So far, Nick's career has included a lot of luck—Indianapolis Colts' quarterback Andrew Luck, that is. After earning a master's degree from Purdue University, Tjeerdsma landed a prize internship with the NFL team and was a fixture on the Lucas Oil Stadium sidelines during the 2012-13 and '13-14 seasons. Now he's putting his big-league experience to work as a trainer for NCAA athletes but is open to being "drafted" by a professional sports team again.
Did you ever dream you’d work in the NFL?
I remember in my interview to get into Northwestern’s athletic training program telling my professors that one of my goals was to work in the NFL as an athletic trainer. I might have raised a few eyebrows, but they were supportive and encouraging of that goal—and my internship for the Indianapolis Colts fulfilled it.
What did you love most about your internship?
Just being around the players. The atmosphere was really fun. I really liked working with, rehabbing and treating the guys and seeing them go from their lowest point after being injured to getting back on the field. It really made me feel like I was a part of things when I helped them get better.
How did you get interested in athletic training?
My mom’s a nurse and she told me about it. I thought it sounded like a pretty cool profession—something that involved medicine and also sports. I didn’t want to teach or coach but I knew I wanted to stay involved in athletics, so I thought athletic training would be a good fit for me. My dad ran track for Northwestern. I was recruited for football and track and ended up running track. At a lot of bigger colleges, they don’t allow athletic training students to be in a sport and do athletic training, so it was definitely a bonus that I could do the major and compete in athletics.
What is Northwestern’s athletic training program like?
I got a lot of hands-on experience because we had smaller class sizes. It was hard work, but it was fun at the same time. For clinicals we pretty much got to work with every sport. The type of learner I am, I learn by doing things—by working and applying knowledge.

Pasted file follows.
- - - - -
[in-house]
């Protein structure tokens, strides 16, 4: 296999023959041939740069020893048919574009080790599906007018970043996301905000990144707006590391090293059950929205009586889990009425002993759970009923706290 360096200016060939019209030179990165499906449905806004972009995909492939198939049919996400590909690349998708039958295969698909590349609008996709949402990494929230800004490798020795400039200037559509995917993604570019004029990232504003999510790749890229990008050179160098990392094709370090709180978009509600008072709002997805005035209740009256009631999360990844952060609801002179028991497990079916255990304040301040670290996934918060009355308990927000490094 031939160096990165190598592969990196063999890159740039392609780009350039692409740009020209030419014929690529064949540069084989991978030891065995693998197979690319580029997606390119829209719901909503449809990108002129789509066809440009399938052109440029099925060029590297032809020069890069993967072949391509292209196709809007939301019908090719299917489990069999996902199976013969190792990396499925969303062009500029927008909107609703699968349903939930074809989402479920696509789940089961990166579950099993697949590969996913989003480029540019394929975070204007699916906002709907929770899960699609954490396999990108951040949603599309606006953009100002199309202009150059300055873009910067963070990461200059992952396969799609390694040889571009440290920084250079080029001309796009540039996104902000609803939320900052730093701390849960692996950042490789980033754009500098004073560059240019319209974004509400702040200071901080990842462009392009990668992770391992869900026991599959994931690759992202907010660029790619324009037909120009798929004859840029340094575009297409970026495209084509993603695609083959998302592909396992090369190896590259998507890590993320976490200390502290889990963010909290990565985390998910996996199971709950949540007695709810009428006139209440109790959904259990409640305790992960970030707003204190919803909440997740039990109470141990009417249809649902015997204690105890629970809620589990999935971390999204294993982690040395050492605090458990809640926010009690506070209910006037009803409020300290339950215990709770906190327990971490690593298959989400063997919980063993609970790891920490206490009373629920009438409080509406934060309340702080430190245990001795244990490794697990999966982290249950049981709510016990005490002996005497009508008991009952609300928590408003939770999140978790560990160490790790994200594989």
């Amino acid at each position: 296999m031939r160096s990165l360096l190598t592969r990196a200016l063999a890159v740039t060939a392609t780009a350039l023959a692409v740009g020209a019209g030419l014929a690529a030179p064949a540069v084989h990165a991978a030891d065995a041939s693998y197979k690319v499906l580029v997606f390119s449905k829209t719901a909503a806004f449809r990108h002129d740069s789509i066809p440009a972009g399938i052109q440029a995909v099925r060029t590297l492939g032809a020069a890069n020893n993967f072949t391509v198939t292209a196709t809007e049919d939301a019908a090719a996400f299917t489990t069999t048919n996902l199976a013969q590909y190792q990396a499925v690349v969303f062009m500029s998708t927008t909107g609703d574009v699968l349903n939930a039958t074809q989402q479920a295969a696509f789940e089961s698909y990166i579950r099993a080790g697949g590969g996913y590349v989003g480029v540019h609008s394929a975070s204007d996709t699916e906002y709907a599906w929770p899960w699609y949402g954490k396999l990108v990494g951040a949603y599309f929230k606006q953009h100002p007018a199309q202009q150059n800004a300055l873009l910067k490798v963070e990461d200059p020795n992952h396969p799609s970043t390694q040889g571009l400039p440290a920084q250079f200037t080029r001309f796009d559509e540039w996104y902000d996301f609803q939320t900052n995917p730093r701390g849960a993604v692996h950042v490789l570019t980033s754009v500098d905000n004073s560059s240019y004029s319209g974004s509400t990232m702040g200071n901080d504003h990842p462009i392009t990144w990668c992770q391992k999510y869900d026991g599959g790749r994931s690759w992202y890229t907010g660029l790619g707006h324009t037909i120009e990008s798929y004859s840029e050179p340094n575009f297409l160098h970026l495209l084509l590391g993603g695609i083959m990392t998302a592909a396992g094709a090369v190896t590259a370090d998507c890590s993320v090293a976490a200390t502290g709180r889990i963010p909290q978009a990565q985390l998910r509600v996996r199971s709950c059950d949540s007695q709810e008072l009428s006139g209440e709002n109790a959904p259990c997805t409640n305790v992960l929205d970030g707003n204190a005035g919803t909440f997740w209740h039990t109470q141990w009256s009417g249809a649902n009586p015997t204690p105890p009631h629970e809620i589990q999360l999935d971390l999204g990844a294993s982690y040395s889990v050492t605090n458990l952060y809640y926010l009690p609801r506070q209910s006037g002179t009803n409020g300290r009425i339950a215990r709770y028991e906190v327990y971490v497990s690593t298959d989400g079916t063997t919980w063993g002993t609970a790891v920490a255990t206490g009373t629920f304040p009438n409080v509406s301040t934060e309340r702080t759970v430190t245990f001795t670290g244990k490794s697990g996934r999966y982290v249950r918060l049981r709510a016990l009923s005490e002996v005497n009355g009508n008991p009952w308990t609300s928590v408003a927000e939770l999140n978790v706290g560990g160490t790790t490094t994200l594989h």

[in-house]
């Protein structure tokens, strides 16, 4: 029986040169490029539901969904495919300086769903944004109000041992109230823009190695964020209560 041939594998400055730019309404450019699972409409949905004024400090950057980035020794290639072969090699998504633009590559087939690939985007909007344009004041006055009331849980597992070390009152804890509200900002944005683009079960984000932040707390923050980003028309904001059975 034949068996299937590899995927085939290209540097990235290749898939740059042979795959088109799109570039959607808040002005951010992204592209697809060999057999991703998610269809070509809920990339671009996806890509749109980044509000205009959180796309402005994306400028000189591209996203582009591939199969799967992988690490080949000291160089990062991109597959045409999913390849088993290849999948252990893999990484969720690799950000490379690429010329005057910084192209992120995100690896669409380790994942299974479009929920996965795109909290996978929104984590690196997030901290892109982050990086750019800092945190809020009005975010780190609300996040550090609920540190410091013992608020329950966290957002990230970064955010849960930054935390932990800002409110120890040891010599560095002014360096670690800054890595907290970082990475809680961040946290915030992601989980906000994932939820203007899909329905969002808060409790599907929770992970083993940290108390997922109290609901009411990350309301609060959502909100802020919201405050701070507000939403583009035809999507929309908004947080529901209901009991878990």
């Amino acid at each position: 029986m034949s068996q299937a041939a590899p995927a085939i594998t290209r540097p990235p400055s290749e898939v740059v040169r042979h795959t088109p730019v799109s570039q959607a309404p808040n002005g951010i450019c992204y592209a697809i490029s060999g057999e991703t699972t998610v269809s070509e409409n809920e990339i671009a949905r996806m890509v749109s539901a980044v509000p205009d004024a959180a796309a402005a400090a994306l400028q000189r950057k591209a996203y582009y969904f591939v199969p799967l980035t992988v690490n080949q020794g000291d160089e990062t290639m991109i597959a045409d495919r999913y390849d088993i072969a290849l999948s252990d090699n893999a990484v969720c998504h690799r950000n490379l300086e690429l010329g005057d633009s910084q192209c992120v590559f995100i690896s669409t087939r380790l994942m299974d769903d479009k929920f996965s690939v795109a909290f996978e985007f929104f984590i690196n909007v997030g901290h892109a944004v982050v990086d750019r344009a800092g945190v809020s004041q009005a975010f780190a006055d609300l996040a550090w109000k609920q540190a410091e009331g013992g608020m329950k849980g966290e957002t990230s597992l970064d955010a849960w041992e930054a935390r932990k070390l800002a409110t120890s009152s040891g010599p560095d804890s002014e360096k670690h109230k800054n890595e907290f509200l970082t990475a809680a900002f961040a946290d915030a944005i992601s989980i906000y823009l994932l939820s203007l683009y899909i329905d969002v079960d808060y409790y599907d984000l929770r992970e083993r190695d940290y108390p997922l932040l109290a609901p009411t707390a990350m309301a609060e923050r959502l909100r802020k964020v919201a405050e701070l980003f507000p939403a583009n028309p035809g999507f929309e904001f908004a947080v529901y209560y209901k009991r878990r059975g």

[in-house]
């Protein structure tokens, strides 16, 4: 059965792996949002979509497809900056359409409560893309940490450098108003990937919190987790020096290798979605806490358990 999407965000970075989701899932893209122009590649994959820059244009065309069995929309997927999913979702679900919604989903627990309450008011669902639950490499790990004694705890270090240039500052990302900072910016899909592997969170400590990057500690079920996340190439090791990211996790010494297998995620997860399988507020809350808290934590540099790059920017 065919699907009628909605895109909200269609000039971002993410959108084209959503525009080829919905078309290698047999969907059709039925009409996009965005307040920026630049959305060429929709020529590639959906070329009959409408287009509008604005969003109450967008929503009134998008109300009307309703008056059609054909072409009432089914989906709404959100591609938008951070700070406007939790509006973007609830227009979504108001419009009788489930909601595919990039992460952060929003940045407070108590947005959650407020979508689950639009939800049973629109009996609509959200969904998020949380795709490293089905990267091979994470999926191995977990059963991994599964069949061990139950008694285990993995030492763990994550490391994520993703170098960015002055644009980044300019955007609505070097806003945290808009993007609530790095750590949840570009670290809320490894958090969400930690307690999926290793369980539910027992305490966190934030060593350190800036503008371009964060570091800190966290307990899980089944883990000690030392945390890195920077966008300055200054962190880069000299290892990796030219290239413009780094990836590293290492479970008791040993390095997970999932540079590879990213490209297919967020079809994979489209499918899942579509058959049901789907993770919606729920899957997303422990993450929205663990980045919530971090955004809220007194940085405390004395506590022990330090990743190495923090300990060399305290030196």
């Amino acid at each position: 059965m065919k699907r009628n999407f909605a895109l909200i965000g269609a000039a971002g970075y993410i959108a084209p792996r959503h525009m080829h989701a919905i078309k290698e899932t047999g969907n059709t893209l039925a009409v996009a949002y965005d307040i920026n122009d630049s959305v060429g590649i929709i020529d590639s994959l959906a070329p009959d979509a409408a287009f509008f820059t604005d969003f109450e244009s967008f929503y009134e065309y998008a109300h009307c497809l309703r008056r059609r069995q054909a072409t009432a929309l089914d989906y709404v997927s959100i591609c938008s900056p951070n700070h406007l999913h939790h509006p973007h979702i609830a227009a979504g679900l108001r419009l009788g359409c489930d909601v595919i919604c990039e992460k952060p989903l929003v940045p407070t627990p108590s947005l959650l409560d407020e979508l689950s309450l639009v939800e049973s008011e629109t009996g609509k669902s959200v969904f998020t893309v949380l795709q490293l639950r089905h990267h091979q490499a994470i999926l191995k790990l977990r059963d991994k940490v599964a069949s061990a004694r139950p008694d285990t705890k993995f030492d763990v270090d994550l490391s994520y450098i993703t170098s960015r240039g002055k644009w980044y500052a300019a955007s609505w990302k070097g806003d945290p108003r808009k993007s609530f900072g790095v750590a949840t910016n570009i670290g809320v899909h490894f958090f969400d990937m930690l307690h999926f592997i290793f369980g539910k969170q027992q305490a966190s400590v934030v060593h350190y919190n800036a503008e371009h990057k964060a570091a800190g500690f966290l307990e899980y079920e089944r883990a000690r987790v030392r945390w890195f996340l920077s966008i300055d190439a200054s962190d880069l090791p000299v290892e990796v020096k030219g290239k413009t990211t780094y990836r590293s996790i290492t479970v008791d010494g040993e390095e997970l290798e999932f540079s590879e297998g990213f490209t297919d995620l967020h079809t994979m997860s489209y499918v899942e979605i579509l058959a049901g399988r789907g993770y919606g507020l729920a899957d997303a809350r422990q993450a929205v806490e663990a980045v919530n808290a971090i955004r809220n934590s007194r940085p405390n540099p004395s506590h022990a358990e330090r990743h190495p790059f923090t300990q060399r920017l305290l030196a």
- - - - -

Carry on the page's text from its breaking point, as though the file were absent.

Why would you recommend Northwestern to others?
There’s something about a small Christian college in terms of the quality of the education and experience you get that you’re not going to find at a big school. You might get the big-time Division I football at a big school, but I don’t think students get the hands-on experience and the one-on-one attention from certified athletic trainers like you do at Northwestern.
How did Northwestern prepare you for graduate school and your internship?
After earning my bachelor’s degree at Northwestern, which is a smaller NAIA school, I knew I wanted to get a different experience by being at a Division I or Big 10 school. Purdue offered me a graduate assistantship my senior year at NWC. Working with the Raiders’ football team my junior and senior year definitely helped me get my graduate assistantship and internship. There’s just something about working with football that you can’t duplicate because the contact in football is so much different than in any other sport. But what really prepared me was Northwestern’s athletic training program itself. With the small class sizes, you get a lot experience, and the athletic trainers are really good at pushing you to think creatively and independently—to make your own assessments and judgments.